The Division of Labour Among European Couples: The Dynamics of Values and Practices
Centre for Research on Socio-Cultural Change University of Manchester UK,
MISC University of Lausanne Lausanne, Switzerland
Centre Pavie University of Lausanne Lausanne, Switzerland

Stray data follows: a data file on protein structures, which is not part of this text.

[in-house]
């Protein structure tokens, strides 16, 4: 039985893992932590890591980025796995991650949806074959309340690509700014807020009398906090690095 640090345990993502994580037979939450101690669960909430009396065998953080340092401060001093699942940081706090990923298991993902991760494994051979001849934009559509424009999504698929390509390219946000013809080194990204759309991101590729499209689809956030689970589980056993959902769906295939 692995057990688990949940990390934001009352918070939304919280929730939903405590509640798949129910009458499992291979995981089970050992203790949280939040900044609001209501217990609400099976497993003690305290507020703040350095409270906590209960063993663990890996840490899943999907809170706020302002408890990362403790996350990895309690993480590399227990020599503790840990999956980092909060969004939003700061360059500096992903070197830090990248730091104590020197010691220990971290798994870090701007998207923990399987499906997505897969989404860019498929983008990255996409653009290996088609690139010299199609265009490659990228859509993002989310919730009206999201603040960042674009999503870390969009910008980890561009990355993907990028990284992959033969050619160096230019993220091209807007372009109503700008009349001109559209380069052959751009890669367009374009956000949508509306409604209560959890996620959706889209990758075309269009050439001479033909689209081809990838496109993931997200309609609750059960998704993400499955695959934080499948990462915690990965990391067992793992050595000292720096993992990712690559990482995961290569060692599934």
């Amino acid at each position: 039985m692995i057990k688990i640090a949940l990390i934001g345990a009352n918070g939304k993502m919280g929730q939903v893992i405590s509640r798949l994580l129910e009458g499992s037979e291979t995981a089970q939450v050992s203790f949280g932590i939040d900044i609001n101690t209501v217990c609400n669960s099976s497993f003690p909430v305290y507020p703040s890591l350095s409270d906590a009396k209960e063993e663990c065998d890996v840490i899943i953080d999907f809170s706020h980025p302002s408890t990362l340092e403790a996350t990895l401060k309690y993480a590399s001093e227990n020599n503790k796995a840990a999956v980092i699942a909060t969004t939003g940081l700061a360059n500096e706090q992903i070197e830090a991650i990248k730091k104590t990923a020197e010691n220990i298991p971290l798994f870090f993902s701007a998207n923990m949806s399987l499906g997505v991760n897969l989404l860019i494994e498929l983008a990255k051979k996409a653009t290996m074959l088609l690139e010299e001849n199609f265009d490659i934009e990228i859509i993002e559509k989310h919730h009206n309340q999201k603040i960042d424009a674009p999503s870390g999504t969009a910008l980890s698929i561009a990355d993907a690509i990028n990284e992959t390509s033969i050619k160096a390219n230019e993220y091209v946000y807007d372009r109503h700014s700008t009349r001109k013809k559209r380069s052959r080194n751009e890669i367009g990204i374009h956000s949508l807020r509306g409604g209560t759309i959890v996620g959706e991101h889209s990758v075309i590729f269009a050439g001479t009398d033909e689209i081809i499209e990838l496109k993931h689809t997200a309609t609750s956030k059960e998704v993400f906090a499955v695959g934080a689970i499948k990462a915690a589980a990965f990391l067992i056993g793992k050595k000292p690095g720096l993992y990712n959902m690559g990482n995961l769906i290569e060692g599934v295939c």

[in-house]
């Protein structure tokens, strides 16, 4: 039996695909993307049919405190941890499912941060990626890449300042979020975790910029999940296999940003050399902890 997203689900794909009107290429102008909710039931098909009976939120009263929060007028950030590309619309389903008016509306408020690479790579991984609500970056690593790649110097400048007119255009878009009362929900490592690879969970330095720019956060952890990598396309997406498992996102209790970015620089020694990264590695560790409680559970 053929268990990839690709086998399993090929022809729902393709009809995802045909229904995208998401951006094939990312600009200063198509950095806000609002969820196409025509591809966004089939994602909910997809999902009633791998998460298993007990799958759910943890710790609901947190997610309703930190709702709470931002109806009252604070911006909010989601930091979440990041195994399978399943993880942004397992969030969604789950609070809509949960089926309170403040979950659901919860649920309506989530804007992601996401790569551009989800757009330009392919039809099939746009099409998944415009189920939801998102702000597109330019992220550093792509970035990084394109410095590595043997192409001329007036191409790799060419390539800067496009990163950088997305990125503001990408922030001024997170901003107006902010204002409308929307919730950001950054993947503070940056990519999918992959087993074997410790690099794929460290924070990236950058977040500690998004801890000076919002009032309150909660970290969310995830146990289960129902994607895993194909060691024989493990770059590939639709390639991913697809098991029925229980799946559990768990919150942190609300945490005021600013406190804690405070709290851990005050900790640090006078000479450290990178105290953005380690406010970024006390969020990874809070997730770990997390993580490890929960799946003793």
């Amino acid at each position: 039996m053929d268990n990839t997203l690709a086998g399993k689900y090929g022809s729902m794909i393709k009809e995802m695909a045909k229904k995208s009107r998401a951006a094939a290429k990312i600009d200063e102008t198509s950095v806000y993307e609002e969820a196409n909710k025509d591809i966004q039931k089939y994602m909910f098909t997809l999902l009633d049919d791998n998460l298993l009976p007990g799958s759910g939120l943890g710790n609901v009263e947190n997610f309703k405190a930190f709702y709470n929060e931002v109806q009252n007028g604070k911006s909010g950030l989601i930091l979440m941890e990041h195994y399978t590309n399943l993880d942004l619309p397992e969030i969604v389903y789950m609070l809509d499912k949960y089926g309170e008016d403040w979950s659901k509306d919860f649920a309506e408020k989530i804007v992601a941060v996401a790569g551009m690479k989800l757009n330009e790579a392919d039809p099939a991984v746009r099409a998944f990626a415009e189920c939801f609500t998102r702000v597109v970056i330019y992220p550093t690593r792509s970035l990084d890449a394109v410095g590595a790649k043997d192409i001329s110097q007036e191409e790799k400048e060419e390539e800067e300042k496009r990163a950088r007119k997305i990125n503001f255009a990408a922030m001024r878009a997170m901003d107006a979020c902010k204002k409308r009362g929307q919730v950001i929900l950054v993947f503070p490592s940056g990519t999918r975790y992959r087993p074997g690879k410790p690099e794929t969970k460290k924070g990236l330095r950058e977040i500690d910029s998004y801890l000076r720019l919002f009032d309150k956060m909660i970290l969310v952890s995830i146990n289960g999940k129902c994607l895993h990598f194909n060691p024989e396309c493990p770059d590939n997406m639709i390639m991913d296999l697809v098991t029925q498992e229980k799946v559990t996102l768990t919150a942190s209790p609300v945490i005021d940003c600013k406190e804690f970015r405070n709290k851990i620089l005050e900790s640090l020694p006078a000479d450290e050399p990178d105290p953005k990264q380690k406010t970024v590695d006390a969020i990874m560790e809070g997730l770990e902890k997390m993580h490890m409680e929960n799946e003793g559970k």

Even though egalitarian gender values are increasingly spreading among younger Europeans, division of labour does not always comply with this trend. Gender Practices and Gender Values are historically only loosely coupled. Traditional theories of familial behaviour (rational-choice theories, resource-bargain theories or theories of role trade-offs) struggle to explain the paradoxical simultaneity of egalitarian values and inegalitarian practices that seems to be typical for our time. In this presentation, we propose an approach based on the ideas that (1) practices are the translation of values moderated by specific social structures and (2) incoherencies between values and practices are biographically unstable. Therefore, the biographical stage and welfare policies support or hinder couples in realising their values in the form of specific divisions of work. Based on multi-level regression analyses of data from the European Social Survey 2004, we compare the values and practices of couples in 20 European countries. We show that, while most of the European heterosexual couples live in coherent egalitarian configurations of values and practices in their pre-parental phase, they shift to a situation of tension between egalitarian values and gendered practices following the births of their first child. Our findings show that in order to overcome these tensions, some couples adapt their values to the practices and accommodate to a coherent gendered organisation. Others are able to readapt their practices and to return to more egalitarian organisation of work, in particular following the enrolment of their children in school. An examination of these shifts in values and practices according to the welfare type reveals that the magnitude and the reversibility of these shifts are strongly moderated by welfare policies. In liberal and conservative regimes, the shift to a combination of gendered practices and egalitarian values is stronger than in socio-democratic regimes. In addition, especially in liberal regimes the tension between values and practices is transformed into an enduring accommodation to inequality whereas in socio-democratic regimes, change to unequal practices is reversible.